Bava Metzia opens discussing disputes of ownership, with each party claiming they acquired the ownerless object first. The first Mishnah involve two parties arguing about the ownership of a garment, whereas in the second Mishnah, the parties are arguing about an animal. The Mishnah (1:2) teaches that if both are riding the horse, or one is riding the horse while the other is leading it and each claim that the horse is theirs, they must each swear that they own no less than half the horse, and then divide it equally.
The Bartenura initially explains that the Mishnah is teaching that riding a horse without driving it is a means of acquiring the horse, even if the horse remains stationary. However, when considering the second case, where one of the parties is leading the horse, the Bartenura explains that the rider only acquires the horse if he kicks the horse causing it to move. If the rider was only seated on the horse, then it would belong to one that lead it. The Tosfot Yom Tov however finds the two explanation of the Bartenura contradictory as they express two opinions raised in the Gemara: is straddling the horse is enough to acquire it or does one need to drive it by kicking it as well. The latter understanding is the opinion of Shmuel.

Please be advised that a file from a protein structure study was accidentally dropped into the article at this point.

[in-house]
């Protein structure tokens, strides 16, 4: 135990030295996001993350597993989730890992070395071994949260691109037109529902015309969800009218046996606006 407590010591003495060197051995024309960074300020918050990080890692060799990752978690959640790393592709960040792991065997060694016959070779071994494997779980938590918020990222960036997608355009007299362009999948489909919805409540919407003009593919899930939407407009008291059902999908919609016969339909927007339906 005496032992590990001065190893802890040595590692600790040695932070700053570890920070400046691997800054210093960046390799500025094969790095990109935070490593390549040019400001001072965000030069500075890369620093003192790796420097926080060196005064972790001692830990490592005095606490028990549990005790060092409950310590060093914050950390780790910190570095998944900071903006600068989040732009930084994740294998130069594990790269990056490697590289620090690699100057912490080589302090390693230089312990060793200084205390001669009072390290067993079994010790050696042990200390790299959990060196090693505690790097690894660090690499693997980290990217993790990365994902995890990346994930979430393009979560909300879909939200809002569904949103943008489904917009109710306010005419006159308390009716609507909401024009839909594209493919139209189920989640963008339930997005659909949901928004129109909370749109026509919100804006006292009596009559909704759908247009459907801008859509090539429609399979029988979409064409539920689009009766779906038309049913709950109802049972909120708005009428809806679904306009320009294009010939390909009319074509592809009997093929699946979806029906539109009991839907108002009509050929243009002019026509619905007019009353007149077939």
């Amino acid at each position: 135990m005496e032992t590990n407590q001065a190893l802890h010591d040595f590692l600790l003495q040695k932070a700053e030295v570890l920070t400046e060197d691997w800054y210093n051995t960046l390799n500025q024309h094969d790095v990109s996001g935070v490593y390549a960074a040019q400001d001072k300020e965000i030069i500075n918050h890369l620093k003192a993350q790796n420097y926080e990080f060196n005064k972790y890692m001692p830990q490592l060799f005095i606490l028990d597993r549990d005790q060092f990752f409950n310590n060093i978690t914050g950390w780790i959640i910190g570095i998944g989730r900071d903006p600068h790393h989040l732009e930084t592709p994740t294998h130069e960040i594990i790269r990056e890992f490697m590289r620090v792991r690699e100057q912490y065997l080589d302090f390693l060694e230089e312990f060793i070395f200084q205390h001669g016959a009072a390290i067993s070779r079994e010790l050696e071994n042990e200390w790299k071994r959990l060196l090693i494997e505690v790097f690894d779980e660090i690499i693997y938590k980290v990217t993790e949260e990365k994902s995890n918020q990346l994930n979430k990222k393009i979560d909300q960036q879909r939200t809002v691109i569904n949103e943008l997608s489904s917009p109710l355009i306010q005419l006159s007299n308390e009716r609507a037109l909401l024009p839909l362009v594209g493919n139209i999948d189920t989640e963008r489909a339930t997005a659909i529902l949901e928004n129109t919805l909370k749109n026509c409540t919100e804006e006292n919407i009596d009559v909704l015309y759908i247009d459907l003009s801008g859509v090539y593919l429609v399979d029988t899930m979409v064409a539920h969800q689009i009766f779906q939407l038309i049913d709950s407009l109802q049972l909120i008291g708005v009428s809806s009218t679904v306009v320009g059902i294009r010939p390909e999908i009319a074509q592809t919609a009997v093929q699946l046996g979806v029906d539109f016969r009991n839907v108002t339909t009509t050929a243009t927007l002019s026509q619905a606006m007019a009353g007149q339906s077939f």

The Tosfot Yom Tov cites other opinions that are consistent with their explanation of the Mishnah. For example, the Rosh maintains that one only acquires the horse if he kicks it while riding it in both cases. The first case that involves two riders is necessary to teach that we do not say that the one in the front has a stronger claim or made a stronger act of acquisition. The second case is important to teach that despite the rider both sitting on and driving the horse, he does not have a stronger claim then the person guiding it while walking. The Rif on the other hand explains that in both cases the rider is simply seated on the horse. How do we explain that opinion of the Bartenura that explains both cases differently?
The Chidushei Mahariach suggest that the Bartenura maintains the position of Shmuel. The issue the Bartenura addresses in his explanation is the novelty of the first case. In the first case, iff they are both simply seated on the horse, then neither performed the kinyan and if both kicked the horse, then he feels the ruling is obvious. Consequently, the Chidushei Mahariach explains that according to Shmuel it is true that being seated on the horse alone does not affect the kinyan. If we saw a person go and sit on a stray horse and another then grab it and lead, then it would indeed belong to the second person. The Mishnah is teachings us that if we find a person already seated on a hefker horse, we can assume that the kinyan was already performed. In other words, the rider has a chazaka (presumed status) that he acquired this horse. Consequently, regarding the first case, when the Bartenura explains that two individuals that are seated on the horse have acquired it even without driving it, the Bartenura means that we assume that the two individuals have a chazaka of ownership and another person cannot try and seize it.
Receive our publication with an in depth article and revision questions.
Listen to the new Mishnah Shiurim by Yisrael Bankier